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In the Studio with Víctor Manzanal

The works of Spanish multi-disciplinary artist Víctor Manzanal revolve around the idea of human nature and its borders with the animal, the vegetable or the inert. We met with Víctor to tell us more about growing up in Pamplona and the unique events of his life which have transformed his works.

When did you first begin to see yourself as an artist?
 

I started to be fascinated by art quite early. There came a point as a teenager where being an artist was the only thing I wanted to do. It was not a very conscious decision either, but it is the only way to relate to the world that I’ve conceived since then. On the other hand, I have to say that I´ve never seen myself completely as an artist, every time I finish an artwork I have the feeling that it is a bit the result of chance.

Where are you from and what was your upbringing like? How has this impacted your work?

I am from Pamplona, ​​in Navarra, north of Spain. The climate and the landscape here I think have marked me a lot, it´s something that influences your character. My first contact with art was through books, especially classical art. Later I got to know contemporary art but that classical background is something that is still very present in me.

I am from Pamplona, ​​in Navarra, north of Spain. The climate and the landscape here I think have marked me a lot, it´s something that influences your character. My first contact with art was through books, especially classical art. Later I got to know contemporary art but that classical background is something that is still very present in me.

Paint us a picture of your artistic journey. 

I went to Bilbao to study Fine art, at that time I was interested mainly in painting, later I developed more interest in sculpture. Regardless of what I learned or not in college, at that time I met some artists who marked me and they were very important years to develop as an artist and focus my path.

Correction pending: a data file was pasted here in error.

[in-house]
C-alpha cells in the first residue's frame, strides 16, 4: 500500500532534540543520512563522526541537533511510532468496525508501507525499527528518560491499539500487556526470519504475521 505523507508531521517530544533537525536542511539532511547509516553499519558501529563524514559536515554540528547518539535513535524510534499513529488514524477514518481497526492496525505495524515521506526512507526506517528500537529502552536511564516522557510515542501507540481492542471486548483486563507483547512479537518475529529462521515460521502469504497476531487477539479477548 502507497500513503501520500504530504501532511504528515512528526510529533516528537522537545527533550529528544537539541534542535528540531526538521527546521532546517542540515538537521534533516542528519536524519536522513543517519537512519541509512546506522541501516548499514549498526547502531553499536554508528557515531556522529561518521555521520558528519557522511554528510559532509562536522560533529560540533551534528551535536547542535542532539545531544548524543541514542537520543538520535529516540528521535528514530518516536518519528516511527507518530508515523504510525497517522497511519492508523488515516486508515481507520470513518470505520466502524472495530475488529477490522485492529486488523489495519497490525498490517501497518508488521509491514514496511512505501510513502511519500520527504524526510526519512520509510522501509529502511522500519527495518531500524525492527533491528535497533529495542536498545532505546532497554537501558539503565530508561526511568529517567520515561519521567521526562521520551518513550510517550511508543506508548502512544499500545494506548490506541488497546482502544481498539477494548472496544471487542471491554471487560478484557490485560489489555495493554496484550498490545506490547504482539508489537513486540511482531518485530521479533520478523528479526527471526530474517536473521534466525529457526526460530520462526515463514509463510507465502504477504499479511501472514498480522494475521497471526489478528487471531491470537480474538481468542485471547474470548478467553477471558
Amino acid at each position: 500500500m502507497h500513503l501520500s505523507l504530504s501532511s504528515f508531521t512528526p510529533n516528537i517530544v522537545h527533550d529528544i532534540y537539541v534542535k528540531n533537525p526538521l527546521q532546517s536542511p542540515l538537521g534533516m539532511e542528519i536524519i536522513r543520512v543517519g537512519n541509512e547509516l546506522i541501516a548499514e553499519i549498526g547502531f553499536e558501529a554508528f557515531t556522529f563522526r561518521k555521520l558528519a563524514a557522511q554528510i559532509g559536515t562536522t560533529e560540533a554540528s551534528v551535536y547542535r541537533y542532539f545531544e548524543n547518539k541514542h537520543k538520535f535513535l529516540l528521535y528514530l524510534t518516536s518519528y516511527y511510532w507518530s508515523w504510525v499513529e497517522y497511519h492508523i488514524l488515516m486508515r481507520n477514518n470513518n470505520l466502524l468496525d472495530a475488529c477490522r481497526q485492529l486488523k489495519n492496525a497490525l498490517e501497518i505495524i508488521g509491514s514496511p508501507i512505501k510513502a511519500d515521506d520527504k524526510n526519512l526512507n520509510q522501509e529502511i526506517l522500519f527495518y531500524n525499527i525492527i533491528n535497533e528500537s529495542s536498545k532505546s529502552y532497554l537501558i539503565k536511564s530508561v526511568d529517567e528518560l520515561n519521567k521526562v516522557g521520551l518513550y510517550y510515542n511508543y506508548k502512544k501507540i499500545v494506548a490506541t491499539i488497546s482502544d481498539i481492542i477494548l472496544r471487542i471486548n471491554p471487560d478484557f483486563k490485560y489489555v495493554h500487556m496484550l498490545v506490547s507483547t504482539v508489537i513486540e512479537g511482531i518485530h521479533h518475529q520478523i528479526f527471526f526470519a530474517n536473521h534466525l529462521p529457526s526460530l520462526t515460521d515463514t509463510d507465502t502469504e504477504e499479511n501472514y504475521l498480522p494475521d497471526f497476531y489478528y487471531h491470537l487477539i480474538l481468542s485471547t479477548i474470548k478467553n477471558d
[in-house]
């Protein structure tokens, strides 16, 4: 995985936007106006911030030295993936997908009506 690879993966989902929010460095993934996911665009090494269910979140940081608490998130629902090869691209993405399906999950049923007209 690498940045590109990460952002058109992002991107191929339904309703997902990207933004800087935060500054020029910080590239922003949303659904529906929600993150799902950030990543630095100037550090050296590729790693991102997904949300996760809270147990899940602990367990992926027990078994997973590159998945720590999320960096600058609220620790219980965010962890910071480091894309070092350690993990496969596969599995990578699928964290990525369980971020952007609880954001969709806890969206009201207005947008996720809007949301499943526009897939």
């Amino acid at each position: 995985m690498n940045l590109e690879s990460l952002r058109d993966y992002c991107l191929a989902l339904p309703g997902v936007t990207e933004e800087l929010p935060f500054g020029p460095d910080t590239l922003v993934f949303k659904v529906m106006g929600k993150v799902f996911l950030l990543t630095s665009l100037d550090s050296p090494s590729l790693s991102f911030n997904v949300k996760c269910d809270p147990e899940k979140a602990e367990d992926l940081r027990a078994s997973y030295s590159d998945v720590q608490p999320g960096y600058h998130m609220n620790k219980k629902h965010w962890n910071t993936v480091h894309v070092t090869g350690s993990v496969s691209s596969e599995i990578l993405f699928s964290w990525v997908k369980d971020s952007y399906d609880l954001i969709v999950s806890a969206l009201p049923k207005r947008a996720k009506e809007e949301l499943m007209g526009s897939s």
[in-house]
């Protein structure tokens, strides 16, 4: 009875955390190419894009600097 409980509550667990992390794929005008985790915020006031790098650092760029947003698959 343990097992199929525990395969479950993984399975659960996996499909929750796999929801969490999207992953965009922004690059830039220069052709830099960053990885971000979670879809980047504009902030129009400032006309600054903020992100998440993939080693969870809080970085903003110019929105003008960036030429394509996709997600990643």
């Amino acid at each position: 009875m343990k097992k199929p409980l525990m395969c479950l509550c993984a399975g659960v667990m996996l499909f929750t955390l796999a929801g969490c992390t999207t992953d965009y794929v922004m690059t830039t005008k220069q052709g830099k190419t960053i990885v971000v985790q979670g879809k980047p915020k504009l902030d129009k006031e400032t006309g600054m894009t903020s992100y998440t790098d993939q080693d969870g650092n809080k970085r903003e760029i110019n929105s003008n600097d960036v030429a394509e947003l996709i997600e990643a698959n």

What’s the message of your work?

I don’t think that my work has a unique or completely defined message, but I do believe that there are ideas, emotions or interests behind it that arise over and over again. I think the idea of ​​the transcendence, the destruction or the permanence of things is important in my work. Lately I am working on the human figure with distortions that suggest a state near disappearance. I believe that in the end all my work responds to my fear of death, insignificance and lack of meaning.

Who and what are your greatest influences? 

There are influences that form the basis of your inner world and others that are constantly emerging and can come from the most diverse sources.

 Of the first, I could mention Greek sculpture, European medieval art from the Romanesque and Gothic periods. The Spanish carving with special fascination for Pedro de Mena and in general the religious art of many cultures.

Also novels, comics, poetry and cinema are things that I really enjoy and in which I find inspiration.

An unexpected source of inspiration?

Sometimes I get ideas watching my daughter’s cartoons.

Are your works planned? What do you want people to take from your work when they view it?

Sometimes my work start with a definite idea but most of the time it is a more intuitive and exploratory process.

I believe that art is an act of communication and I am not in favor of making it more confusing or cryptic than necessary. In my case it arises out of necessity and I try not to think too much of the viewer when I do it. If it later reaches those who see it or like it, it is fine, if not, nothing happens. You don’t have to give it that much importance, I think.

What event in your life have mobilized change in your practice/aesthetic?

The events of my life are affecting and transforming me and therefore my work, but I do not see a direct or chronological correlation.

Starting to handle digital 3d tools has had a great impact on the way I work, which has become more fluid and has opened up many possibilities for experimentation..

What are your ideal conditions or catalyst for creating a “good” piece of work?

I am satisfied with having space and time to work. Some works that I am most satisfied with have not exactly emerged under ideal conditions.

Tell us about the inspirations behind one of your pieces?

Not long ago, I read about the Big Rip theory, which proposes that dark energy will overcome gravity causing the elements of the universe to separate. 

I thought about applying that idea to the human body and from there came the piece that I titled with the same name, Big rip. In it,I wanted to show that idea of ​​a body that begins to expand and lose cohesion.

 I’m interested in transformation processes and wondering how far the essence of something can be maintained, what it becomes and what remains of the above.

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